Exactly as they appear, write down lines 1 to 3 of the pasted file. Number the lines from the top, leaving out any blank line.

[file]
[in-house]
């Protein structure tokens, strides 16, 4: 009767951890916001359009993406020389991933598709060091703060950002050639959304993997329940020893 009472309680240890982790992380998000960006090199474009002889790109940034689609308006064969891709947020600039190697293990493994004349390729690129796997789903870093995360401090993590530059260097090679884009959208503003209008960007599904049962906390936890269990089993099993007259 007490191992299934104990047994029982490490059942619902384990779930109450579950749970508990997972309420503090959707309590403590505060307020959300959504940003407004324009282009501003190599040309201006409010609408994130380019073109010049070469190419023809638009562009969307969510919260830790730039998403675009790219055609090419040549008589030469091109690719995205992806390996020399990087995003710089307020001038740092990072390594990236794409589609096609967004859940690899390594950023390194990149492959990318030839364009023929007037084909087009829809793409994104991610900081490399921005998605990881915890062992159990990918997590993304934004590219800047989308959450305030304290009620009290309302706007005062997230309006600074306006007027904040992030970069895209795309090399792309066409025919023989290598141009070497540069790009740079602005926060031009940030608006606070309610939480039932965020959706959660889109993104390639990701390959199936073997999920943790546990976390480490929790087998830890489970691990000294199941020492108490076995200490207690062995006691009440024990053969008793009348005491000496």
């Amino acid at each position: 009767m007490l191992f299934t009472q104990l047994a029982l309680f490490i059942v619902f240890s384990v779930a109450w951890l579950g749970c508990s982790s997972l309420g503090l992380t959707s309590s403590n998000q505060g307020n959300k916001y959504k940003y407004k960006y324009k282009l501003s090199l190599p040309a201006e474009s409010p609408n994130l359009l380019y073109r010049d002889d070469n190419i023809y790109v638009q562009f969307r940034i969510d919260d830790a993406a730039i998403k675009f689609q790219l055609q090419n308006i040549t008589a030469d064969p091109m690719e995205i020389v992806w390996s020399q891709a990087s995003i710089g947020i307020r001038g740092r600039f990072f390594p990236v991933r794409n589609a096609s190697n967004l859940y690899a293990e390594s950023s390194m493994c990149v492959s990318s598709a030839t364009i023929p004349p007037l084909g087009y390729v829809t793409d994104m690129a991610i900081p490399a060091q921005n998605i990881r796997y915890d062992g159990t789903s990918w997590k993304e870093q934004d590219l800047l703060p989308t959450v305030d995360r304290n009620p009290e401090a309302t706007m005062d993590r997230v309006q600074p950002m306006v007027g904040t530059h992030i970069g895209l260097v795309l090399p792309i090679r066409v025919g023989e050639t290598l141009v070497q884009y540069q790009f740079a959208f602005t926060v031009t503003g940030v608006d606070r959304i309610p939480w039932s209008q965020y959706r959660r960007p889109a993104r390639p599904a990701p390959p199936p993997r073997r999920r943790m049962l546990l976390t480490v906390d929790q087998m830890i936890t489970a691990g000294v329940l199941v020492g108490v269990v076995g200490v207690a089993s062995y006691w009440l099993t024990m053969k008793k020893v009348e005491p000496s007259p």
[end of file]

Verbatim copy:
[in-house]
């Protein structure tokens, strides 16, 4: 009767951890916001359009993406020389991933598709060091703060950002050639959304993997329940020893 009472309680240890982790992380998000960006090199474009002889790109940034689609308006064969891709947020600039190697293990493994004349390729690129796997789903870093995360401090993590530059260097090679884009959208503003209008960007599904049962906390936890269990089993099993007259 007490191992299934104990047994029982490490059942619902384990779930109450579950749970508990997972309420503090959707309590403590505060307020959300959504940003407004324009282009501003190599040309201006409010609408994130380019073109010049070469190419023809638009562009969307969510919260830790730039998403675009790219055609090419040549008589030469091109690719995205992806390996020399990087995003710089307020001038740092990072390594990236794409589609096609967004859940690899390594950023390194990149492959990318030839364009023929007037084909087009829809793409994104991610900081490399921005998605990881915890062992159990990918997590993304934004590219800047989308959450305030304290009620009290309302706007005062997230309006600074306006007027904040992030970069895209795309090399792309066409025919023989290598141009070497540069790009740079602005926060031009940030608006606070309610939480039932965020959706959660889109993104390639990701390959199936073997999920943790546990976390480490929790087998830890489970691990000294199941020492108490076995200490207690062995006691009440024990053969008793009348005491000496």
């Amino acid at each position: 009767m007490l191992f299934t009472q104990l047994a029982l309680f490490i059942v619902f240890s384990v779930a109450w951890l579950g749970c508990s982790s997972l309420g503090l992380t959707s309590s403590n998000q505060g307020n959300k916001y959504k940003y407004k960006y324009k282009l501003s090199l190599p040309a201006e474009s409010p609408n994130l359009l380019y073109r010049d002889d070469n190419i023809y790109v638009q562009f969307r940034i969510d919260d830790a993406a730039i998403k675009f689609q790219l055609q090419n308006i040549t008589a030469d064969p091109m690719e995205i020389v992806w390996s020399q891709a990087s995003i710089g947020i307020r001038g740092r600039f990072f390594p990236v991933r794409n589609a096609s190697n967004l859940y690899a293990e390594s950023s390194m493994c990149v492959s990318s598709a030839t364009i023929p004349p007037l084909g087009y390729v829809t793409d994104m690129a991610i900081p490399a060091q921005n998605i990881r796997y915890d062992g159990t789903s990918w997590k993304e870093q934004d590219l800047l703060p989308t959450v305030d995360r304290n009620p009290e401090a309302t706007m005062d993590r997230v309006q600074p950002m306006v007027g904040t530059h992030i970069g895209l260097v795309l090399p792309i090679r066409v025919g023989e050639t290598l141009v070497q884009y540069q790009f740079a959208f602005t926060v031009t503003g940030v608006d606070r959304i309610p939480w039932s209008q965020y959706r959660r960007p889109a993104r390639p599904a990701p390959p199936p993997r073997r999920r943790m049962l546990l976390t480490v906390d929790q087998m830890i936890t489970a691990g000294v329940l199941v020492g108490v269990v076995g200490v207690a089993s062995y006691w009440l099993t024990m053969k008793k020893v009348e005491p000496s007259p």